• C01B32/00Carbon; Compounds thereof
    • C01B32/15Nano-sized carbon materials
    • C01B32/158Carbon nanotubes
    • C01B32/16Preparation
    • C01B32/162Preparation characterised by catalysts
    • YGENERAL TAGGING OF NEW TECHNOLOGICAL DEVELOPMENTS; GENERAL TAGGING OF CROSS-SECTIONAL TECHNOLOGIES SPANNING OVER SEVERAL SECTIONS OF THE IPC; TECHNICAL SUBJECTS COVERED BY FORMER USPC CROSS-REFERENCE ART COLLECTIONS [XRACs] AND DIGESTS
    • Y02TECHNOLOGIES OR APPLICATIONS FOR MITIGATION OR ADAPTATION AGAINST CLIMATE CHANGE
    • Y02EREDUCTION OF GREENHOUSE GAS [GHG] EMISSIONS, RELATED TO ENERGY GENERATION, TRANSMISSION OR DISTRIBUTION
    • Y02E60/00Enabling technologies; Technologies with a potential or indirect contribution to GHG emissions mitigation
    • Y02E60/30Hydrogen technology
    • Y02E60/32Hydrogen storage

Definitions

  • the present invention relates to processes for the synthesis of carbon nanostructures.
  • Carbon nanostructures are fullerene-type structures and typically have at least one dimension in the nanometre range. They may be, but are not limited to, tubular structures, fibres, powders or a mixture of these morphologies. In all these structures the basic building blocks of the structure are six and five-membered carbon rings, joined in various configurations. Carbon nanotubes were first reported by Iijima (Nature 354, (1991), 56). They have a tubular structure, and may be single- walled or multi- walled. Fibres may or may not be hollow, and the basal graphitic plane may be oriented along the length of the fibre or across the fibre, and even stacked conically. Many of the nanostructures and the factors controlling their formation and properties are discussed by Harris (Carbon Nanostructures and Related Structures, Cambridge 1999) and Dresselhaus et al (Science of Fullerenes and Carbon Nanotubes, Academic, 1996).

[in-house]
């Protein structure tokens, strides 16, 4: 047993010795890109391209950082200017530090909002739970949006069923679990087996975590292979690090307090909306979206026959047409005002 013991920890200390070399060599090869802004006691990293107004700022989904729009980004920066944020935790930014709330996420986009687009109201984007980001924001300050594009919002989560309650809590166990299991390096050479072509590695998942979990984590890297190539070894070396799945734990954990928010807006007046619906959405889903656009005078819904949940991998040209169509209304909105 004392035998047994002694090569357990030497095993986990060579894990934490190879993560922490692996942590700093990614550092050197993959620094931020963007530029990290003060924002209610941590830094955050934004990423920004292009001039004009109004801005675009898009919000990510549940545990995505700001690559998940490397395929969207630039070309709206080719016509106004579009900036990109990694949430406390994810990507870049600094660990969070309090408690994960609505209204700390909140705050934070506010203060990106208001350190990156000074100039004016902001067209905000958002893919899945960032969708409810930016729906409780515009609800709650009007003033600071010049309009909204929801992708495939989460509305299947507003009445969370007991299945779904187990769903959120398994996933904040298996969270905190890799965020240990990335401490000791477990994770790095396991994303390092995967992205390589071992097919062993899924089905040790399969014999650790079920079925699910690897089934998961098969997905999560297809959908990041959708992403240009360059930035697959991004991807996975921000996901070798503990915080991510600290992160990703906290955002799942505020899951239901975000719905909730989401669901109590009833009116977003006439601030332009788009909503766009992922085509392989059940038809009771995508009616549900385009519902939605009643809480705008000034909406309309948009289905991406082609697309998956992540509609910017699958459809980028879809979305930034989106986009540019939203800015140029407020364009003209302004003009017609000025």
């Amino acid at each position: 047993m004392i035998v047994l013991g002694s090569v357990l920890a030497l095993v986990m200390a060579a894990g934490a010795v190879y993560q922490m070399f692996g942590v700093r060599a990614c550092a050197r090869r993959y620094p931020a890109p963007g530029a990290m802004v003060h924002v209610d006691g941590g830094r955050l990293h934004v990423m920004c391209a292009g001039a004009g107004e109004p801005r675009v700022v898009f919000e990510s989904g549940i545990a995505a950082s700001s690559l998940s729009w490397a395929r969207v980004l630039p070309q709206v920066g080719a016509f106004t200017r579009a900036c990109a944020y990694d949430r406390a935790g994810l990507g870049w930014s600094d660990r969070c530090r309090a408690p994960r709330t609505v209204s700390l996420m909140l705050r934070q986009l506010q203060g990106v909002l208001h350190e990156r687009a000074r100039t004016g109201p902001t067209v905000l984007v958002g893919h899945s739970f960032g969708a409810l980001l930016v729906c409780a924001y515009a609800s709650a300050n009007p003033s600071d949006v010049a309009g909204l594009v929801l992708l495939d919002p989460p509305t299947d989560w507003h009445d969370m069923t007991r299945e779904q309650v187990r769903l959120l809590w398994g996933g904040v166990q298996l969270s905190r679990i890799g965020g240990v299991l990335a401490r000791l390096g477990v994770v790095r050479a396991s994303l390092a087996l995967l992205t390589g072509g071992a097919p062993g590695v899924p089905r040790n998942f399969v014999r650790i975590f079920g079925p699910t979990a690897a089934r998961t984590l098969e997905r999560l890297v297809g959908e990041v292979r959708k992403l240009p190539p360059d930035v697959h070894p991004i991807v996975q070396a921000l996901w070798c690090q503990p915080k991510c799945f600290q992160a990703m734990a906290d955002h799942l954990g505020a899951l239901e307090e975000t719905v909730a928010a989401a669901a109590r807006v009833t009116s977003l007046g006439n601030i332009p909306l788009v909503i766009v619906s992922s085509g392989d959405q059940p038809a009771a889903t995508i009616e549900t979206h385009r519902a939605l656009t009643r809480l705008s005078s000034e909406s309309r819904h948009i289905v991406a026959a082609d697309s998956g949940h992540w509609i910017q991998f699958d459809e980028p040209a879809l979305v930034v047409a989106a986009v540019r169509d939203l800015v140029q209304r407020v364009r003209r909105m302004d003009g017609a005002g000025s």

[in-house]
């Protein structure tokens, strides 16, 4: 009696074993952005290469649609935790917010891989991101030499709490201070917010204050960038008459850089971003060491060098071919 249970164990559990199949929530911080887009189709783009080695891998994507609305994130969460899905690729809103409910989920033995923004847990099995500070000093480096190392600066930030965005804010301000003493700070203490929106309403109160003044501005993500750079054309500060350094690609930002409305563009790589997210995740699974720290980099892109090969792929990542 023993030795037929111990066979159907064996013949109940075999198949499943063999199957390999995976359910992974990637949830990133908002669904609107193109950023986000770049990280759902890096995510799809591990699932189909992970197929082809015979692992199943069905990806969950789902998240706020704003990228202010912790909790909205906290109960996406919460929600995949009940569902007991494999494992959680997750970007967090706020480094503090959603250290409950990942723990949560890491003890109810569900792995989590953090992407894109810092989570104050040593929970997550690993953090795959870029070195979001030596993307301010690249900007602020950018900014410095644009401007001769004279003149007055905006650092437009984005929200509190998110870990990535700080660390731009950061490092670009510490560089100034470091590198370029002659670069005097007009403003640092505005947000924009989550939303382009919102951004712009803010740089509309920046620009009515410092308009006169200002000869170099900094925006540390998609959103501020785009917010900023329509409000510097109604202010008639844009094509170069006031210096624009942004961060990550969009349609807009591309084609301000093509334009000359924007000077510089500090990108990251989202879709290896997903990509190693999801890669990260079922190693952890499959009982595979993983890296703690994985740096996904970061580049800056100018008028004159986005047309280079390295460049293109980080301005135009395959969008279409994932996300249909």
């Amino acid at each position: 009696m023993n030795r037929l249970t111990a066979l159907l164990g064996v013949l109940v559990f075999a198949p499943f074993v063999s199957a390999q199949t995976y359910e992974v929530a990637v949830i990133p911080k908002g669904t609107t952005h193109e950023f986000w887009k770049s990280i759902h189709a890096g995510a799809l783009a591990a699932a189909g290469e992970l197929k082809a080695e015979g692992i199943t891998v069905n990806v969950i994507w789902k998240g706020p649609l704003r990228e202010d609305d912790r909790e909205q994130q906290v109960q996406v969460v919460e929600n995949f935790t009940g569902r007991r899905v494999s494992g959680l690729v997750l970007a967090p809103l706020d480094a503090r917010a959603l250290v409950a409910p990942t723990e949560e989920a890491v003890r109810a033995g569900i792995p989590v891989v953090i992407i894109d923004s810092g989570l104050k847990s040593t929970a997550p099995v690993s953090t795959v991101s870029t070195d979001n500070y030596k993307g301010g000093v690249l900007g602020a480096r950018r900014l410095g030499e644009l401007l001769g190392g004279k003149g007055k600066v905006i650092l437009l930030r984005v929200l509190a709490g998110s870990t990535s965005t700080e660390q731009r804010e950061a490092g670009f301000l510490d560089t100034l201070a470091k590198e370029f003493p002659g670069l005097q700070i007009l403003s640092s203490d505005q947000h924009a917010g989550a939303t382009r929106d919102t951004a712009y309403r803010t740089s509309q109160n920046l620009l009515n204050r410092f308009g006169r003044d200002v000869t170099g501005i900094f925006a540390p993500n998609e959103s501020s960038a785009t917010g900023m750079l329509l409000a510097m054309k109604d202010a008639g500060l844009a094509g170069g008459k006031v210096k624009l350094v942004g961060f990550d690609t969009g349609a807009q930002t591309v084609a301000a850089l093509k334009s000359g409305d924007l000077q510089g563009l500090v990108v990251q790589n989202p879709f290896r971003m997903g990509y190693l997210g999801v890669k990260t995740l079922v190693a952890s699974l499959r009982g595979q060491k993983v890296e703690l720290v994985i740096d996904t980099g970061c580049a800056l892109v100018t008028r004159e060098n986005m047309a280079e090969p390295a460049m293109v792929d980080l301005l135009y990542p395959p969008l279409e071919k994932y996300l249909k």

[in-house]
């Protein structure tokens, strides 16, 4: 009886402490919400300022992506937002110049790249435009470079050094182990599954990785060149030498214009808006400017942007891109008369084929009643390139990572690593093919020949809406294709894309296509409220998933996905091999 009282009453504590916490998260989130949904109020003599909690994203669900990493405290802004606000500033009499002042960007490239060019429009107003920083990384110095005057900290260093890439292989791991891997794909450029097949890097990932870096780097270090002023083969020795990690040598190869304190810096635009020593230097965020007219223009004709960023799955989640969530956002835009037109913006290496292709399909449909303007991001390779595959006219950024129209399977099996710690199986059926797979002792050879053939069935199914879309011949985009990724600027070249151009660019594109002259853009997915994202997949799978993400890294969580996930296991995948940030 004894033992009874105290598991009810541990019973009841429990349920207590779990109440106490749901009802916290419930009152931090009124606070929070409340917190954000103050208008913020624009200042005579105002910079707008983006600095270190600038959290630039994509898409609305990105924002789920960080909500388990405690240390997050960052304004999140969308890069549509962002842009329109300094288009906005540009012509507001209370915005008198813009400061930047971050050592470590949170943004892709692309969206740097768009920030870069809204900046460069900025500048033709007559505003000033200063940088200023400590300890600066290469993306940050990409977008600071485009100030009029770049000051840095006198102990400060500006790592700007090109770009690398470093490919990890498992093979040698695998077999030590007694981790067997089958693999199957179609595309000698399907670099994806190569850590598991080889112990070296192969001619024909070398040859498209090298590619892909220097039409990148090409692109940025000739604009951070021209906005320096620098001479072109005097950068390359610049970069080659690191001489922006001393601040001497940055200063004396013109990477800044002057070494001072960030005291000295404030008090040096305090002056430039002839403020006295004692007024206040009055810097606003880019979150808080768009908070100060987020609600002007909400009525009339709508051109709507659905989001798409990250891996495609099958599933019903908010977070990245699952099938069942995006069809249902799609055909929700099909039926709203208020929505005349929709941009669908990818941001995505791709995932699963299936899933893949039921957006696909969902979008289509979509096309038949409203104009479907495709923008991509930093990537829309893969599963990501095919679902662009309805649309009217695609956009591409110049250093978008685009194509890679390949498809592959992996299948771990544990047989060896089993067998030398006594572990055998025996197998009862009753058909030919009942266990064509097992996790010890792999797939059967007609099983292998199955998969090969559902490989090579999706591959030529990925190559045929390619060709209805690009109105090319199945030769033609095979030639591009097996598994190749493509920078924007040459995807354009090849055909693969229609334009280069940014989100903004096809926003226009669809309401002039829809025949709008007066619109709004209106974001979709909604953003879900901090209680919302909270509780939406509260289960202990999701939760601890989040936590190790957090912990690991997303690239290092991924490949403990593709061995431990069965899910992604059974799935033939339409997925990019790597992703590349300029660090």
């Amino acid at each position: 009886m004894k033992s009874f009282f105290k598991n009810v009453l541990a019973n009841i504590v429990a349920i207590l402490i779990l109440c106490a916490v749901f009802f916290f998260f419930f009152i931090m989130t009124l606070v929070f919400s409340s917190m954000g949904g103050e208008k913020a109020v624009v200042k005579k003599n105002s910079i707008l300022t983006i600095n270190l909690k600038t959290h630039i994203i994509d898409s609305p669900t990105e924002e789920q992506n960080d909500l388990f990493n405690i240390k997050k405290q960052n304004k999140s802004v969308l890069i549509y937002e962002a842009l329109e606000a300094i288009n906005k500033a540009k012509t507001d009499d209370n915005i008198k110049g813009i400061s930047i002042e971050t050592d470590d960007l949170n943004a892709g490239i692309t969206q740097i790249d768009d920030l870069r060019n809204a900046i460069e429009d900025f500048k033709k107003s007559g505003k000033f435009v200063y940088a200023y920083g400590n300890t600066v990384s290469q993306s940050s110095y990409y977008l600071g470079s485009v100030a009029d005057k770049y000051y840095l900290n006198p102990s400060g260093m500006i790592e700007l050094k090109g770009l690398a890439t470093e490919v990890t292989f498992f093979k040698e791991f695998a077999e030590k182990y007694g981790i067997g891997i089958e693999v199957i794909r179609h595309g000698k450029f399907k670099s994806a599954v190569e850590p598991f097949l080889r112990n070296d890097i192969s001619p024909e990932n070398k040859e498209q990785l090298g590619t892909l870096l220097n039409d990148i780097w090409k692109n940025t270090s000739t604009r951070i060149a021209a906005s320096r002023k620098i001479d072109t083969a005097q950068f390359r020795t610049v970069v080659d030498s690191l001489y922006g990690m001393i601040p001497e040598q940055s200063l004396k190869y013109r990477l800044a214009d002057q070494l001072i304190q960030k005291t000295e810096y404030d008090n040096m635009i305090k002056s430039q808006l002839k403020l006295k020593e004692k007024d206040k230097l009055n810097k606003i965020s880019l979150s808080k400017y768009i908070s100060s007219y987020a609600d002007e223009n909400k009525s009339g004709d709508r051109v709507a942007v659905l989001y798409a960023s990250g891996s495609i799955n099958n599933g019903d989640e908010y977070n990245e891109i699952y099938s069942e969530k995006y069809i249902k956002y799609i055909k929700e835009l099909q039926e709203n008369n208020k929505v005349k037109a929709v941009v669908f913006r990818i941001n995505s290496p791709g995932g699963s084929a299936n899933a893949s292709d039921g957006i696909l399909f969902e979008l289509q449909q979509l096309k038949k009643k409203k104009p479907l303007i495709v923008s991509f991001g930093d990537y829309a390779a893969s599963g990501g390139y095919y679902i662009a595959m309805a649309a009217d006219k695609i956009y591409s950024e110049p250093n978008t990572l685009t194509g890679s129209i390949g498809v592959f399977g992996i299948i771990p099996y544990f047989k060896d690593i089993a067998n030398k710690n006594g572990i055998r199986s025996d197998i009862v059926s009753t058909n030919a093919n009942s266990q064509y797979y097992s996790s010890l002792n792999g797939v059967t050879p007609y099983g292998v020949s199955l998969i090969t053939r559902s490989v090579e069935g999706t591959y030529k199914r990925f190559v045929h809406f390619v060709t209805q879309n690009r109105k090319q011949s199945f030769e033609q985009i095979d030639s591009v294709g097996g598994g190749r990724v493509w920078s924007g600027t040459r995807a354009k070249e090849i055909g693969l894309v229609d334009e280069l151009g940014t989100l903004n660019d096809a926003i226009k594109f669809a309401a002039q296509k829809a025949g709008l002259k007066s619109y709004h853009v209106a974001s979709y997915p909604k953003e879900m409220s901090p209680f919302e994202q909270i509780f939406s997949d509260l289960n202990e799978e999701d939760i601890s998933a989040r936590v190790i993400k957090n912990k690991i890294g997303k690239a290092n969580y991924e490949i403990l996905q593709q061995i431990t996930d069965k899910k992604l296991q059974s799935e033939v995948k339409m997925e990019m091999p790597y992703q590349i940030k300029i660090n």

• Carbon nanostructures can be synthesised by methods such as arc discharge, laser ablation and chemical vapour deposition (CVD). Many of the synthetic methods use a catalyst to promote the growth of the nanostructures. In CVD methods, a carbonaceous gas such as C H 2 , CH 4 , or CO is decomposed by a catalyst. The synthesis of nanostructures by CVD methods is a promising mass production method because the temperature required for nanostructure growth is around 700°C, which is much lower than in arc discharge or laser ablation. Takiwara et al (Jpn. J. appl. Phys. Vol. 39 (2000), 5177-5179) disclose a CVD method that uses nickel and zinc deposited on copper substrates to produce carbon "nanocoils".
  • Li et al. disclose a CVD method for the controlled growth of carbon nanotubes wherein the catalyst comprises graphite foil coated with a stainless steel film.
  • the film is applied using magnetron sputtering and is 2-lOOnm thick. Annealing in hydrogen converts the stainless steel film to stainless steel particles.